It's about Honor, Integrity and Duty. It's about standing and delivering on a promise and the Imitation of Christ. It's about HIS Cross and not mine, and why should my actions be any different. It's about the Agape, and not about the Philia or the Eros that seem to permeate our modern society and the modern Catholic Church. It's about the resistance necessary to counteract an inherent evil. It's about embracing selflessness rather than self. It is about my children and their Faith and how to live it. It is about a Sacrament and what it means to rise to its defense, no matter the cost to self.
Raymond Cardinal Burke, in a recent homily on October 10th, said that man's “salvation consists in his fidelity to the existing marriage bond, and he cannot pretend to establish another. His calling is to seek the salvation of the partner, even if he can do so only by praying for her.” And this is one of the ultimate goals of a marriage - the sanctification of the spouses through the patient acceptance of each other's Crosses - is it not? It is also the same salient point that Bishop Sheen often spoke of - the Agape love demanded in marriage to ensure its success. Or, as he put more simply, "to love the unlovable".
I have no reason to love my former spouse. Could very well, in fact, easily find a multitude of reasons why I have every right to do so. And I have, quite truthfully. Stopped praying for her more than once, but it never lasted more than a day or two. Why? I believe it is nothing less than the Agape love shown by Christ and that Bishop Sheen speaks of. Do the Graces that come through the Sacrament suddenly cease when a divorce is finalized? Not hardly. Do they cease when a marriage is obliterated via annulment? I don't know for certain, but I would like to believe not because of the children and the fact that one is still a parent even after a divorce and annulment. The Sacrament itself may have been ruled moot, but the effects of the Sacrament (Graces) must still be extant simply because of the children. Such is my belief, but am open to correction if any theologian should know differently.
So...here I sit, writing this simple defense of my marriage, my vocation and my children - and the Sacrament that brought all three together. It is a defense I do not take lightly, though at the onset of this divorce that is precisely what I was doing. Any man or woman caught-up in the juggernaut of no-fault divorce can barely resist its siren-call and it is only the Graces of the Sacrament that can stop the free-fall. I could not walk away from the vows I made, even though Holy Mother Church now gives me that right via an 8-1/2" x 11" piece of white paper in my file cabinet. I can assure you it will never be used.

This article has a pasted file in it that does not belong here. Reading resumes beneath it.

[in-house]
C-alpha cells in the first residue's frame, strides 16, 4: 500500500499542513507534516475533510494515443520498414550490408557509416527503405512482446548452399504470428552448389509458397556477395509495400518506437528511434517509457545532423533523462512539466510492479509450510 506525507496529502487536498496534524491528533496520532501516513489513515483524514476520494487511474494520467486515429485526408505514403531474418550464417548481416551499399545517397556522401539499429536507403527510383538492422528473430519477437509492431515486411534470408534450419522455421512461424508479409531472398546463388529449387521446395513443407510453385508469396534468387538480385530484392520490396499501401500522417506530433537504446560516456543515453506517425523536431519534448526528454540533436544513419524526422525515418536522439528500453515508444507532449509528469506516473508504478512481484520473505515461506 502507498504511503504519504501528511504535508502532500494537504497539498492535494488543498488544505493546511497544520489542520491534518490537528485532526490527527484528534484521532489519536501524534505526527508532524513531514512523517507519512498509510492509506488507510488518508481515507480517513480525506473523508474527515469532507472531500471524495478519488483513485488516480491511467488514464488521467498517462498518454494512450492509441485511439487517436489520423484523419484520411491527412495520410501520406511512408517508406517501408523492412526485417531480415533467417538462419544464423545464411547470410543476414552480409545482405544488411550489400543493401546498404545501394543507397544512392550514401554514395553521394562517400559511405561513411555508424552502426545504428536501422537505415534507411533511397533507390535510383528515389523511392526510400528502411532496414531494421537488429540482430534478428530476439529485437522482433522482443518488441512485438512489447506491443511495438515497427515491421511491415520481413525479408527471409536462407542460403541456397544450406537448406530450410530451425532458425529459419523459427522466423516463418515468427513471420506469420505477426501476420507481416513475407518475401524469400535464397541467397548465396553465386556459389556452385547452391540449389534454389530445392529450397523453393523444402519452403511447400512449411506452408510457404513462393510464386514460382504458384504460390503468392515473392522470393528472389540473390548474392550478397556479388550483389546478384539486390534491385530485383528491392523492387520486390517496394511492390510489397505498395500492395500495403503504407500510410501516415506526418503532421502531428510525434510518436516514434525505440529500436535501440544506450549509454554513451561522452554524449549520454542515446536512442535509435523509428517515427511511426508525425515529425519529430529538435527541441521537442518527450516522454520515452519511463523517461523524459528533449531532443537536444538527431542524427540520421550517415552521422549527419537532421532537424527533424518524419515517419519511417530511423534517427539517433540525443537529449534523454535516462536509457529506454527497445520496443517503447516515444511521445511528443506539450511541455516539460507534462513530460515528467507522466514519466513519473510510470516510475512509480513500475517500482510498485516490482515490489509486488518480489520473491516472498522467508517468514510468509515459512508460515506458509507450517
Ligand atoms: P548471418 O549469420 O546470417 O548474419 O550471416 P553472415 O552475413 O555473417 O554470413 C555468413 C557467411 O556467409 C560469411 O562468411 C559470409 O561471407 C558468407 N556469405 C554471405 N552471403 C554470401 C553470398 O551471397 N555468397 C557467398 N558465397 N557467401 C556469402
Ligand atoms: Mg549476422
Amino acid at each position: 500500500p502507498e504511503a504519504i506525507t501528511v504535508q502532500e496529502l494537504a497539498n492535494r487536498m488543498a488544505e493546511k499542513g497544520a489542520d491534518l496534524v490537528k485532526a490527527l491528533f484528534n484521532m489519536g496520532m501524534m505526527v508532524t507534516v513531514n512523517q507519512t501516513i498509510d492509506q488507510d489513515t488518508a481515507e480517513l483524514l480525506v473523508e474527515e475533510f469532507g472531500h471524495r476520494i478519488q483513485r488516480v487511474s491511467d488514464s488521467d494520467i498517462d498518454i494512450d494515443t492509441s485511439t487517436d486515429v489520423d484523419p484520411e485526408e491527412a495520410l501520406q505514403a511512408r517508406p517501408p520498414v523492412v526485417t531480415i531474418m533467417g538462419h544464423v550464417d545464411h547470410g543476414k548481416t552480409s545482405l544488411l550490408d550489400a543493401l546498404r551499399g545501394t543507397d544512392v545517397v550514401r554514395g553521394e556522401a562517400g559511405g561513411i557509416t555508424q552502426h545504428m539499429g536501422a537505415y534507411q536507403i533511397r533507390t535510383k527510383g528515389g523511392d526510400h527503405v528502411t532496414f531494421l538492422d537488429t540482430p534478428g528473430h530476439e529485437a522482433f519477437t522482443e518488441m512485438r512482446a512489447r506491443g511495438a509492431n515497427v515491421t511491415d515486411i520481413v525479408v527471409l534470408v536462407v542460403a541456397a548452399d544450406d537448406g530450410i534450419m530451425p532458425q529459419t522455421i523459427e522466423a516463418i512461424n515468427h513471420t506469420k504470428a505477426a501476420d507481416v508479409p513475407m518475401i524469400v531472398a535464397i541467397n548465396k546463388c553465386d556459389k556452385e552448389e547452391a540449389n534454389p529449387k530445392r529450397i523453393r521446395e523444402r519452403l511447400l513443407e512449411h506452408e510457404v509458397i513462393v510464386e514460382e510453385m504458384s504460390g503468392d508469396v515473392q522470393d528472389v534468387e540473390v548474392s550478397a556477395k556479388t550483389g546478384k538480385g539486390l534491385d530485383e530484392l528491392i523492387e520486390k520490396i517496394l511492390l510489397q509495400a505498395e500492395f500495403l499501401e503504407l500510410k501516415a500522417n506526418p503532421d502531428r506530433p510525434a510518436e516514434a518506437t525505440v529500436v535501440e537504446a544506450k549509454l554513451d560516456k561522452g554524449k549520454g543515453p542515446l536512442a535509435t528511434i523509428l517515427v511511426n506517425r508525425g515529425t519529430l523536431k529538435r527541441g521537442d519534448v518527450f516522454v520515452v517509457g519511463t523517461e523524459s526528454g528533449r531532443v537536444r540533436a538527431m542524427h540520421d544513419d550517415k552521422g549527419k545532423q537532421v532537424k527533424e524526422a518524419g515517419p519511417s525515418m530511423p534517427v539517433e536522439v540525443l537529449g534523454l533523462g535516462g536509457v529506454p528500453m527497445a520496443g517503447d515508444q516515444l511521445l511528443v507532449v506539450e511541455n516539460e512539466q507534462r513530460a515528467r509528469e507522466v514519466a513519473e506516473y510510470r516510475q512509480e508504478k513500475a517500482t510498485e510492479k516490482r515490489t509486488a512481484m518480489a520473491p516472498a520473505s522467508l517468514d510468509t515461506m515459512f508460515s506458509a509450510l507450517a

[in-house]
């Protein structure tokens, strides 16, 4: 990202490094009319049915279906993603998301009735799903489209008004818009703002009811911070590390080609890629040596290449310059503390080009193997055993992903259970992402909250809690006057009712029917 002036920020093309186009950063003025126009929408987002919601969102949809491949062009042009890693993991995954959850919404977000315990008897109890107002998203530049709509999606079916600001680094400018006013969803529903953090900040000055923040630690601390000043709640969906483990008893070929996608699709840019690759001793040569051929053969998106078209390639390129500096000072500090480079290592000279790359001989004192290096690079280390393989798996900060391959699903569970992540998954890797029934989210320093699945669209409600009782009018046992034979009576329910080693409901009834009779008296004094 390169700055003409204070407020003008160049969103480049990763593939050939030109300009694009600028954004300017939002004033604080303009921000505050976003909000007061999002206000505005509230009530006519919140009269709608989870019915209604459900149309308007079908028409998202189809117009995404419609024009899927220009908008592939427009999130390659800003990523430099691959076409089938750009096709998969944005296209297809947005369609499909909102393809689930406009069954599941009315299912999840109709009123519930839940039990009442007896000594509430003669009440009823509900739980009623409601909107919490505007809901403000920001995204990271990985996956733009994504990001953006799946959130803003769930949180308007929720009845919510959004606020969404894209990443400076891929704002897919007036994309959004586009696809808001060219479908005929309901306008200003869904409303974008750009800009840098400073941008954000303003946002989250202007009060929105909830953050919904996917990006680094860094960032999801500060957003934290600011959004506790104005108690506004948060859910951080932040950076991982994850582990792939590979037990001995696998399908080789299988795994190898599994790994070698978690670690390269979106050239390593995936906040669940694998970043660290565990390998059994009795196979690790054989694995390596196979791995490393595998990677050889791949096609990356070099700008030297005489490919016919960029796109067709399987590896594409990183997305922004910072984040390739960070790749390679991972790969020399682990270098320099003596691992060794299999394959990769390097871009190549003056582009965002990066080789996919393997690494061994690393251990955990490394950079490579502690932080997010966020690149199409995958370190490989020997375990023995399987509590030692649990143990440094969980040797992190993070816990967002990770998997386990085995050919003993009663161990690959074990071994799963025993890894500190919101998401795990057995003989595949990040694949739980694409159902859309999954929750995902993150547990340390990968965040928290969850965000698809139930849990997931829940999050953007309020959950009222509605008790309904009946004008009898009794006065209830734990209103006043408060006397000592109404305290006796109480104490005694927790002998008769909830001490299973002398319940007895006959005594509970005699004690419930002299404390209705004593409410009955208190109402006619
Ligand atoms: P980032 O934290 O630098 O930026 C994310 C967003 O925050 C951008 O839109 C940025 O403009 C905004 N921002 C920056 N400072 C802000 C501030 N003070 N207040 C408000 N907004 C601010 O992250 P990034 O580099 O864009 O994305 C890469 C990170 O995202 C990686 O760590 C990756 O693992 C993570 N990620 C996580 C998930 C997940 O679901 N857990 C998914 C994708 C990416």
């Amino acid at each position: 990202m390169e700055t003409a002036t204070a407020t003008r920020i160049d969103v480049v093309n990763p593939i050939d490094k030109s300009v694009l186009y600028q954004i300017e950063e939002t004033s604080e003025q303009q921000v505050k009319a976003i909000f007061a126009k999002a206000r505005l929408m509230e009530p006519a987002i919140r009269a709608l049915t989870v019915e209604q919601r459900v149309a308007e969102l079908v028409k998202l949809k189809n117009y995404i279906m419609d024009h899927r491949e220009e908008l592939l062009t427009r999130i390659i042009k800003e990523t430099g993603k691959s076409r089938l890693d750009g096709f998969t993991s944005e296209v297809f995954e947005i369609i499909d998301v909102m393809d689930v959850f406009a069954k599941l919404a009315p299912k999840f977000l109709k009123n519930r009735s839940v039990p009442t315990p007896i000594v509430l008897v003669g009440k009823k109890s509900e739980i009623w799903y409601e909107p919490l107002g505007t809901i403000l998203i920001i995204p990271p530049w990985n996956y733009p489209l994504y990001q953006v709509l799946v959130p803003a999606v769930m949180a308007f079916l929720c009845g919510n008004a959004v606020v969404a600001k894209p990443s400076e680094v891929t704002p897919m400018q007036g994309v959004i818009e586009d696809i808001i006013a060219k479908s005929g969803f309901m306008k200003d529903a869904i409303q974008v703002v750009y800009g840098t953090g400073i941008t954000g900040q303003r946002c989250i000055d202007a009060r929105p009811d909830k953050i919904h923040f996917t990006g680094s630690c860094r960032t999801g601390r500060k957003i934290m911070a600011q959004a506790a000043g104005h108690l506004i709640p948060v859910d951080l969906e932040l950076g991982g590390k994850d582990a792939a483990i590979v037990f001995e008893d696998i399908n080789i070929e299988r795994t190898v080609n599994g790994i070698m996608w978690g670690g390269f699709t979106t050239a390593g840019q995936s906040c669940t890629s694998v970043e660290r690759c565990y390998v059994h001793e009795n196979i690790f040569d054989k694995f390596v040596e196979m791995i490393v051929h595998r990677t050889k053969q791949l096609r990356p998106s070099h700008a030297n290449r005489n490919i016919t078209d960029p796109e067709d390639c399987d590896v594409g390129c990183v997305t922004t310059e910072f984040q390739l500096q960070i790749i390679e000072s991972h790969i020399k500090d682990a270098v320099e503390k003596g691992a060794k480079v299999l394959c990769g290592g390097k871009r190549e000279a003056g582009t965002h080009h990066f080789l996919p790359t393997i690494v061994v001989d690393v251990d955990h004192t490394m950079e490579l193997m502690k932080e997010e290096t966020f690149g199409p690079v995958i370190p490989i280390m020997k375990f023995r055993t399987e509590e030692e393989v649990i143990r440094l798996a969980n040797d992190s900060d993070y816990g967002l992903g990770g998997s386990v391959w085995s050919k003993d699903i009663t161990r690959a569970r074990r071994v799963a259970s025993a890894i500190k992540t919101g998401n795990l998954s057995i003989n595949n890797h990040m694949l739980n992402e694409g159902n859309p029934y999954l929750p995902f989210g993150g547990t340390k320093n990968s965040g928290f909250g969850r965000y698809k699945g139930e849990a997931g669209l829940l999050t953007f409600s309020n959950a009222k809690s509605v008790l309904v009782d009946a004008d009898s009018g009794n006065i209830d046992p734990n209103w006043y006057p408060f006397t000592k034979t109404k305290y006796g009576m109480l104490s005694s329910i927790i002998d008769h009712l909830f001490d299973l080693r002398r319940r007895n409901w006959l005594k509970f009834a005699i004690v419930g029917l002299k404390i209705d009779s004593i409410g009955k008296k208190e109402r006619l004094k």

I can't unlove my spouse, for to do so would lessen the love I have for my children. The two are inseparable in my opinion - can one truly love their children as much after a divorce as before if one spouse has now truly "unloved" the other? Can one "unlove" the spouse that helped bring a family into existence? Won't that take once again from the children a part of them that will never truly be replaced? I cannot "unlove" my former spouse, though I am sure there are many who would dispute most vehemently that idea. I don't set and pine away longing for something that is improbable and more like to fantasy, but neither will I - nor can I - separate the reality that I still Love the woman I married 27 years ago.
I wrote a comment to a blog post recently that asked rhetorically: "Are our vows not meaningless if we allow "irreconcilable differences" to overshadow them? Even if only one spouse does so, does it follow necessarily that the other must also follow along? We are powerless to stop the civil and legal effects of divorce once initiated by a petitioner; what we do have, however, is the power to live our vows as Christ intended; to resist the civil and live the Divine."
That is what I have chosen to do as regards to the ending of my marriage: Resist. I can't undo what has already been done. But as I wrote, "I simply have chosen not to let my future be defined by that and continue to honor my first vows and the woman they were spoken to. I owe as much to her and to Christ, as well as to our children, who will hopefully understand the seriousness of their own vows when they approach by the hopefully good example I try to give."
Copyright 2015 David Heath - All Rights Reserved